The central topic of my graduate research is the modeling of the neural mechanisms for deriving the basis of perception and action for human motor control. Using electroencephalography, kinematics, and functional magnetic resonance imaging techniques, I investigate how the perception of object affordance affects action selection and how the neural networks associated with motor control are influenced by the resulting feedback from action selection.

The questions I am asking as a Ph.D. student are: How do humans cognitively and perceptually interact with their environment and how can this interaction best be mediated through computational actuation, such as brain computer interfaces and assistive technologies? And, as communication occurs in structures that incorporate a network as part of their function and architecture, what information can be extracted about the networks of the brain by looking at the communications exhibited by the areas within them? I am specifically interested in how data collected from brain activity in areas associated with motor perception and action can be used for interfacing the human body with the environment and how this data can be applied through computational actuation to develop assistive technologies for the rehabilitation of amputee and stroke patient populations.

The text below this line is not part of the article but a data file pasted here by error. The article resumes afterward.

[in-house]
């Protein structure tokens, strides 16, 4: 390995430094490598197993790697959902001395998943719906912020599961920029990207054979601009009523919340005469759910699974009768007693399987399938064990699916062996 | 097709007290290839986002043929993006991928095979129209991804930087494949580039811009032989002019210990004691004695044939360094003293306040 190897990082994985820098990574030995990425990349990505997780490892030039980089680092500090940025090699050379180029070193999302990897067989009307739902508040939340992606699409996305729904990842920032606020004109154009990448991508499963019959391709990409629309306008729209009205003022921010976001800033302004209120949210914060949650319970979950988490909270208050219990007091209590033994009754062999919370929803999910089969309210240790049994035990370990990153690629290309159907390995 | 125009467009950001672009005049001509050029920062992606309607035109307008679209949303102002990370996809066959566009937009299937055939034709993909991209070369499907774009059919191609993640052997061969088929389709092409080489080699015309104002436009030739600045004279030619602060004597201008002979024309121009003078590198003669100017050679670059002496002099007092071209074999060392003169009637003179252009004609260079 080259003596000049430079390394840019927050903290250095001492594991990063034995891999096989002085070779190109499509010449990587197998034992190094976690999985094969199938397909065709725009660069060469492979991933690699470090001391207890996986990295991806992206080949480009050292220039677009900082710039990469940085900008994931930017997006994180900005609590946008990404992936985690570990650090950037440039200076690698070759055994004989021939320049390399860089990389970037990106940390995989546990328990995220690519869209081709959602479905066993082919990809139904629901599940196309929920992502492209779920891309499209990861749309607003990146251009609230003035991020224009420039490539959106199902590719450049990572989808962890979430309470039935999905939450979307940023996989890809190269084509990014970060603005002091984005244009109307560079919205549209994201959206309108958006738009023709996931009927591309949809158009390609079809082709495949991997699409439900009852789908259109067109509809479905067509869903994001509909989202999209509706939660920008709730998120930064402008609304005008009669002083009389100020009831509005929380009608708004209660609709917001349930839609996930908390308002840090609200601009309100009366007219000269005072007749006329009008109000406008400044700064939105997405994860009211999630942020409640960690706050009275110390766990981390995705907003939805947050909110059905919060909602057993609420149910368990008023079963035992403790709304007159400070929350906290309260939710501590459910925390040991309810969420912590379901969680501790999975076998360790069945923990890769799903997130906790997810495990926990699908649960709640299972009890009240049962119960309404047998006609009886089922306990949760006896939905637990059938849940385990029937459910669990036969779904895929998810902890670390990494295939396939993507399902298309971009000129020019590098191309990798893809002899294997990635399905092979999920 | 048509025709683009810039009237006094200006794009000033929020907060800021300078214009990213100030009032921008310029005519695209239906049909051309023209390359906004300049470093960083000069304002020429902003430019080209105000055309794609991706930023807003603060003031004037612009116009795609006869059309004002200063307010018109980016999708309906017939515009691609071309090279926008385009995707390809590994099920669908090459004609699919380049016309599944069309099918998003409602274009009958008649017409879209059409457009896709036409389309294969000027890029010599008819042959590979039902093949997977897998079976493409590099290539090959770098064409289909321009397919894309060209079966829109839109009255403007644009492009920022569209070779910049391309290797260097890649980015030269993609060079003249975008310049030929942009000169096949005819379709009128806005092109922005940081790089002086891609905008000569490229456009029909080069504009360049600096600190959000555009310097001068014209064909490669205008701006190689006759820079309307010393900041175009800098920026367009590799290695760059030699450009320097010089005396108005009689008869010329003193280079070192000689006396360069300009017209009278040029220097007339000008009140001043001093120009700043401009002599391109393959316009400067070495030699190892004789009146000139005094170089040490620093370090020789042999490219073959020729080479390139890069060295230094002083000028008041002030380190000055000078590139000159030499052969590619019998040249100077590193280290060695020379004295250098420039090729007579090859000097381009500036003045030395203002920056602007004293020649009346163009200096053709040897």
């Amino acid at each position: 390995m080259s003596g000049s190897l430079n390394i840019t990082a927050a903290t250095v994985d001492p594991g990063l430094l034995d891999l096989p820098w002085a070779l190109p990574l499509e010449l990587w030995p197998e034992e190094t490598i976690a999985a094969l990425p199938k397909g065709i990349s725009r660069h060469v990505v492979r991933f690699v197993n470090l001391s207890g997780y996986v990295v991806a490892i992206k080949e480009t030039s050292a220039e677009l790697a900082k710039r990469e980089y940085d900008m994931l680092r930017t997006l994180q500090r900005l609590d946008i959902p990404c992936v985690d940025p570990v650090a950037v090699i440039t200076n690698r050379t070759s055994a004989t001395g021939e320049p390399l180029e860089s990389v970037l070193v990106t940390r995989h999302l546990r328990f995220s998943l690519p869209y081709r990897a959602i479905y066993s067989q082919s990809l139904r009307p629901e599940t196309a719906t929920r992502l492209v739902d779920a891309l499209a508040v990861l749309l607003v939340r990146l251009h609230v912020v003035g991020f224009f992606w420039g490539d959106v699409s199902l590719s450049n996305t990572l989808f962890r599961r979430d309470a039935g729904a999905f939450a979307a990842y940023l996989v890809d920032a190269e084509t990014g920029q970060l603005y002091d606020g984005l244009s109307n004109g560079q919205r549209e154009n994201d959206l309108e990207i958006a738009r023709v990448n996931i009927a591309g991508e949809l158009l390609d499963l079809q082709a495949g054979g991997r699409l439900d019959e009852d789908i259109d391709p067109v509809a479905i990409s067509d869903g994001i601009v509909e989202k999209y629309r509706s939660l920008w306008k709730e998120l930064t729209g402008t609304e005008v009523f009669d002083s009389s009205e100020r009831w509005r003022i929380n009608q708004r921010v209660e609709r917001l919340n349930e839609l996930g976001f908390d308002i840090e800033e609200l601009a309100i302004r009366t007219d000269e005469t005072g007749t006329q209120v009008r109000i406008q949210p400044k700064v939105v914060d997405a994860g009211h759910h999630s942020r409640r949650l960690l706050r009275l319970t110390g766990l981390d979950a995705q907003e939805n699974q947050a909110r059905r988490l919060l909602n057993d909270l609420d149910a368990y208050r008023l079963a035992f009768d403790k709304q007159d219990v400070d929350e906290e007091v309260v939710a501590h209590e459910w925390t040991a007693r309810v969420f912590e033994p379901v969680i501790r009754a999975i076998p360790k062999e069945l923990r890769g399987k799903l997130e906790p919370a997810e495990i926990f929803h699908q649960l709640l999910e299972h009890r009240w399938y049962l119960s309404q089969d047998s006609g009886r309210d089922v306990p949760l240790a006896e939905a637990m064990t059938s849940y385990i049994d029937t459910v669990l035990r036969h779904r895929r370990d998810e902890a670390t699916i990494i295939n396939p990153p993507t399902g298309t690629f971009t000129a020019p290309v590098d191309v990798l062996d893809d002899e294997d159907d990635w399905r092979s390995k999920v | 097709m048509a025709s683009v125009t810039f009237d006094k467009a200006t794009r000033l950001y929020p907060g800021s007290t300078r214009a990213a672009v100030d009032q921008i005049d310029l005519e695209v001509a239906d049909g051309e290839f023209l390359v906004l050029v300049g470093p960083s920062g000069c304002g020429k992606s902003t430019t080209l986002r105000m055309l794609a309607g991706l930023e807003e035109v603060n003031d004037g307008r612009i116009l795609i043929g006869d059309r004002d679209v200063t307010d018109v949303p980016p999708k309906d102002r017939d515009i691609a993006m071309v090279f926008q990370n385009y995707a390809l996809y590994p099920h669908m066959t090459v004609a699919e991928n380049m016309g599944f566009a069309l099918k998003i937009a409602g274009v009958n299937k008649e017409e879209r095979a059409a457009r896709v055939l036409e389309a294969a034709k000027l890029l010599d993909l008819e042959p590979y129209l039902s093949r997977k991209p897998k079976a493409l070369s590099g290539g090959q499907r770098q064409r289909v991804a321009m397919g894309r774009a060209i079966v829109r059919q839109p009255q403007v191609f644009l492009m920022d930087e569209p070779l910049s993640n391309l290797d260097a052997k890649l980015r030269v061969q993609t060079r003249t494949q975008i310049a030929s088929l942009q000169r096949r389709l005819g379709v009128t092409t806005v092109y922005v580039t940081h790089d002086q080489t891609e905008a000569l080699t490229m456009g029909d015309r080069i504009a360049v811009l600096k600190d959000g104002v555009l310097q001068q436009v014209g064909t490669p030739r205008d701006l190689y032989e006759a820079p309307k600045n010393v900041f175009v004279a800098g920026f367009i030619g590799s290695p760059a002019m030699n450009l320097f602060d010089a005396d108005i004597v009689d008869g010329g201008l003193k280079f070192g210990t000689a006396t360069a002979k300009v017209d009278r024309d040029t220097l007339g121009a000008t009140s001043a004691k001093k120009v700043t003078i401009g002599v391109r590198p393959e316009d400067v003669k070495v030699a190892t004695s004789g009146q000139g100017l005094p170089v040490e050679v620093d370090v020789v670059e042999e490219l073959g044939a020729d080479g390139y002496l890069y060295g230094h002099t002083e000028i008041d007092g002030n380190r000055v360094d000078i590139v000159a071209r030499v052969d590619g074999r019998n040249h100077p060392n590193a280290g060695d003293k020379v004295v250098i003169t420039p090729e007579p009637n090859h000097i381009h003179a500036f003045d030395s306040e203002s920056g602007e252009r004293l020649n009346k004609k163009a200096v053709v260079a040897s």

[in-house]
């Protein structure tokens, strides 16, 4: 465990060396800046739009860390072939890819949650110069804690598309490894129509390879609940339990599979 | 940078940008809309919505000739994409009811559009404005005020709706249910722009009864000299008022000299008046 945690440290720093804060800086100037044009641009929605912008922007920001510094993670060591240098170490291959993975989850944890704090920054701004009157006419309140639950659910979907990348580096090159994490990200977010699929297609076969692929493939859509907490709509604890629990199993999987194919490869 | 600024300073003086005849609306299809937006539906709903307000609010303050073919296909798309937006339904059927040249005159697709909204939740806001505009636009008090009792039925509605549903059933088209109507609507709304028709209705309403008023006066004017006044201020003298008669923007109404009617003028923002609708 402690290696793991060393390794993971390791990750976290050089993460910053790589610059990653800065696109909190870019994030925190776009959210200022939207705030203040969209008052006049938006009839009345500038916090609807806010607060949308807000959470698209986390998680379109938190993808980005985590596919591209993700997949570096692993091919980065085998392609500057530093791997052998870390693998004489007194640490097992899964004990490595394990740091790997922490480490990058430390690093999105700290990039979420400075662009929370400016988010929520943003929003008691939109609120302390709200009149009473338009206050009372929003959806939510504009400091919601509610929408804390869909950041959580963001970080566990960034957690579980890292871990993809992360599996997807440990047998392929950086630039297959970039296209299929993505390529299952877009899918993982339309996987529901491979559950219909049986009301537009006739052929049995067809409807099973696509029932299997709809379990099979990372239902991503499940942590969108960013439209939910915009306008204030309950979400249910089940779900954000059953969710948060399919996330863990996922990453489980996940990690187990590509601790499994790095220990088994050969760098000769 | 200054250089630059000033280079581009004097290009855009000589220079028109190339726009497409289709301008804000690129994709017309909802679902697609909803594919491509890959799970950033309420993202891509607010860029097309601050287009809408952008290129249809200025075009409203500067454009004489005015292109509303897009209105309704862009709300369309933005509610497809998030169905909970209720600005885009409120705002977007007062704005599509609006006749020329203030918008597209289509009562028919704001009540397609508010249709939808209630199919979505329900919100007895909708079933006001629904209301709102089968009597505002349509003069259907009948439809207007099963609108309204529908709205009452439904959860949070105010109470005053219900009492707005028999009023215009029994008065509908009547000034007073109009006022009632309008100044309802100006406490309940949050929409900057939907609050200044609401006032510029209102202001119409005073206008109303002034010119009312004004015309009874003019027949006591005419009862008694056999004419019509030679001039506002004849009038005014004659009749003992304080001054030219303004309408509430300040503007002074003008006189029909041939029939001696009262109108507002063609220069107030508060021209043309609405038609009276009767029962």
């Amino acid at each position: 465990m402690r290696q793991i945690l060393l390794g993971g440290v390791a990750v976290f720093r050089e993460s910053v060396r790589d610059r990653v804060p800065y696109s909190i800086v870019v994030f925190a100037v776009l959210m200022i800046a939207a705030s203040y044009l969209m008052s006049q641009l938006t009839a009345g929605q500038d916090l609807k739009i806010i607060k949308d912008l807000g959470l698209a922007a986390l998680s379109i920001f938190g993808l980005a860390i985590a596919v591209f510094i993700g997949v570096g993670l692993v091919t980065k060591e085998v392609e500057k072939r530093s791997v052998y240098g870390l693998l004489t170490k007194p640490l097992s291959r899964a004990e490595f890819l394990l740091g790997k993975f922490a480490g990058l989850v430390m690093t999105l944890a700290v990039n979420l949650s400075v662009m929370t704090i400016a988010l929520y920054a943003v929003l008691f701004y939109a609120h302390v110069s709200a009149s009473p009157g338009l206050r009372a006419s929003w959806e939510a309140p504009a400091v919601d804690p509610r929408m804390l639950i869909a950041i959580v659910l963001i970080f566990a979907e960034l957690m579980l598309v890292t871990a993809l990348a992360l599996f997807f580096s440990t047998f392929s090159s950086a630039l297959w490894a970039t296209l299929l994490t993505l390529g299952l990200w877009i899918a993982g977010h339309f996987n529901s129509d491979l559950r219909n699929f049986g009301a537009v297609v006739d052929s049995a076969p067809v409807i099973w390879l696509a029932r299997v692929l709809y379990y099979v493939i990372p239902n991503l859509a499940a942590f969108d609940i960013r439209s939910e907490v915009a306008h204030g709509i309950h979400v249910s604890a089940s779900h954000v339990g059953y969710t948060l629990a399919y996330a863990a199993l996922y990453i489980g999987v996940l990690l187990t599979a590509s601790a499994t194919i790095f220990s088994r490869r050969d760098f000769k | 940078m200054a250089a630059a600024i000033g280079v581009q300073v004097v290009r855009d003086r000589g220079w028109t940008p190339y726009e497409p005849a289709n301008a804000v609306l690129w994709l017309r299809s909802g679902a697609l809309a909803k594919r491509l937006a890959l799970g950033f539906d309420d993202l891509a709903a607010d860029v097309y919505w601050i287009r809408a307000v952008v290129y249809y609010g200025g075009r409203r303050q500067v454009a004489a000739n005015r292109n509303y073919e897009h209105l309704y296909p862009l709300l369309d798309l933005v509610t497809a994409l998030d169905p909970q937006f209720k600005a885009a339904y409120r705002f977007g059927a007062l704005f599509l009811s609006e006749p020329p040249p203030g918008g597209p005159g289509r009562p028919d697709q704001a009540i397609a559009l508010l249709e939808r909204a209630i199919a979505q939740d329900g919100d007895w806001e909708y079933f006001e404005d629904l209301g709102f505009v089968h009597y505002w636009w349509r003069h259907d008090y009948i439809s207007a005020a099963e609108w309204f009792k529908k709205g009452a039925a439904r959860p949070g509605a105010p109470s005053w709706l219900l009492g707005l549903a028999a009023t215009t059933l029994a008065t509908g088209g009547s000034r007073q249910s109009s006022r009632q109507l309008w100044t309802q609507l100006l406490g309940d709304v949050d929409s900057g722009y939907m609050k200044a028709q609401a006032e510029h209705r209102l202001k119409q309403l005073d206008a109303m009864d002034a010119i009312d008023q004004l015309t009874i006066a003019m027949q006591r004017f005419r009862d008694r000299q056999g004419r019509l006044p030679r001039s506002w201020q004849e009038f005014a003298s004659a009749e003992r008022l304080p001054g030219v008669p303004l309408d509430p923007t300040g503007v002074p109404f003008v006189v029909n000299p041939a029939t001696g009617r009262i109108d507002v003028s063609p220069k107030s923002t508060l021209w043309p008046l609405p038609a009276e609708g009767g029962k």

The neural network mechanisms of the brain that are associated with movement planning and execution contain within them many different levels consisting of simpler units. I am particularly interested in understanding how brain networks give rise to complex adaptive behavior in perception and action in humans. I want to produce research dealing with this area of psychology because I see a benefit of this research to patient populations where mediation between the human body and the environment can improve the success of cognitive motor rehabilitation.

 The use of interactive communications, between living things and machines, was a common theme for my undergraduate and master’s studies. I was interested in how humans and external devices can be interfaced as the means to organize and activate information about an environment. Some questions I had asked during my undergraduate and master’s fine art studies were: How do complex behaviors emerge from simple networks and interfaces? And how do particular relationships within a network form and lead to certain behaviors?

 My studies in the fine arts gave me an opportunity to mature my creativity and to develop strong critical thinking skills. However, while my fine arts education had taught me how to turn ideas into functional projects, it lacked instruction on how to collect and analyze data and apply the results. The collection and analysis of project data is an important component for developing projects and studies as analysis results provide feedback to continually improve projects and refine research goals. I have found that neuroscience is able to provide me with better answers to my questions than the fine arts. Where the arts emphasized, to me, creating sensory experiences, the sciences can provide me the methods to analyze and formulate responses to experience and perhaps even answer questions I have about how and why humans experience the environment the way that we do.